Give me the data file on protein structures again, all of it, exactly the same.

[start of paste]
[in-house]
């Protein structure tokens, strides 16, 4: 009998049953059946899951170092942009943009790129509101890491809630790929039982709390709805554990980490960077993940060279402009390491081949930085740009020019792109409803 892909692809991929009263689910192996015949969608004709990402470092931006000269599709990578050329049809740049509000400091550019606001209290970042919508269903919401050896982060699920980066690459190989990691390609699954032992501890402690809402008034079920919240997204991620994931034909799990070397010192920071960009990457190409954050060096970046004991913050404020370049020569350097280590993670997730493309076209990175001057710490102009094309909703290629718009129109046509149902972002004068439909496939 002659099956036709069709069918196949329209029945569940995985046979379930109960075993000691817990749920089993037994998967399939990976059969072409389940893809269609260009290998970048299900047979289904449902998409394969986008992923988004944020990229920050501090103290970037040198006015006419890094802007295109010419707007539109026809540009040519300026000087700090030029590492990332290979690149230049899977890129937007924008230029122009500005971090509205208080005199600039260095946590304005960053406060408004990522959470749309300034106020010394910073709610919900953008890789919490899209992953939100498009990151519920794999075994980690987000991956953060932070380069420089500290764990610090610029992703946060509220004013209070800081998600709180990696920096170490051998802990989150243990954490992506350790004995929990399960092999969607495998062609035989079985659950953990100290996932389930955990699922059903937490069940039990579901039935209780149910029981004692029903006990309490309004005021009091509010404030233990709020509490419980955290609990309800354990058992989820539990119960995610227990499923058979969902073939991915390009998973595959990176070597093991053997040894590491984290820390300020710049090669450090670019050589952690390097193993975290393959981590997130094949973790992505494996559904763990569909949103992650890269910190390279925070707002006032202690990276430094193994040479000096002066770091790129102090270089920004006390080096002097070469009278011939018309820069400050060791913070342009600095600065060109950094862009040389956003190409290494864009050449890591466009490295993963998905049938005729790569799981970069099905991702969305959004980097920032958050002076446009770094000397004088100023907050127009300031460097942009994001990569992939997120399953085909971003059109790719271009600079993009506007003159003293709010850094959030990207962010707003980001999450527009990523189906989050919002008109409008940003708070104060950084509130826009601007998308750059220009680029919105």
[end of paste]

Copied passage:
[in-house]
């Protein structure tokens, strides 16, 4: 009998049953059946899951170092942009943009790129509101890491809630790929039982709390709805554990980490960077993940060279402009390491081949930085740009020019792109409803 892909692809991929009263689910192996015949969608004709990402470092931006000269599709990578050329049809740049509000400091550019606001209290970042919508269903919401050896982060699920980066690459190989990691390609699954032992501890402690809402008034079920919240997204991620994931034909799990070397010192920071960009990457190409954050060096970046004991913050404020370049020569350097280590993670997730493309076209990175001057710490102009094309909703290629718009129109046509149902972002004068439909496939 002659099956036709069709069918196949329209029945569940995985046979379930109960075993000691817990749920089993037994998967399939990976059969072409389940893809269609260009290998970048299900047979289904449902998409394969986008992923988004944020990229920050501090103290970037040198006015006419890094802007295109010419707007539109026809540009040519300026000087700090030029590492990332290979690149230049899977890129937007924008230029122009500005971090509205208080005199600039260095946590304005960053406060408004990522959470749309300034106020010394910073709610919900953008890789919490899209992953939100498009990151519920794999075994980690987000991956953060932070380069420089500290764990610090610029992703946060509220004013209070800081998600709180990696920096170490051998802990989150243990954490992506350790004995929990399960092999969607495998062609035989079985659950953990100290996932389930955990699922059903937490069940039990579901039935209780149910029981004692029903006990309490309004005021009091509010404030233990709020509490419980955290609990309800354990058992989820539990119960995610227990499923058979969902073939991915390009998973595959990176070597093991053997040894590491984290820390300020710049090669450090670019050589952690390097193993975290393959981590997130094949973790992505494996559904763990569909949103992650890269910190390279925070707002006032202690990276430094193994040479000096002066770091790129102090270089920004006390080096002097070469009278011939018309820069400050060791913070342009600095600065060109950094862009040389956003190409290494864009050449890591466009490295993963998905049938005729790569799981970069099905991702969305959004980097920032958050002076446009770094000397004088100023907050127009300031460097942009994001990569992939997120399953085909971003059109790719271009600079993009506007003159003293709010850094959030990207962010707003980001999450527009990523189906989050919002008109409008940003708070104060950084509130826009601007998308750059220009680029919105």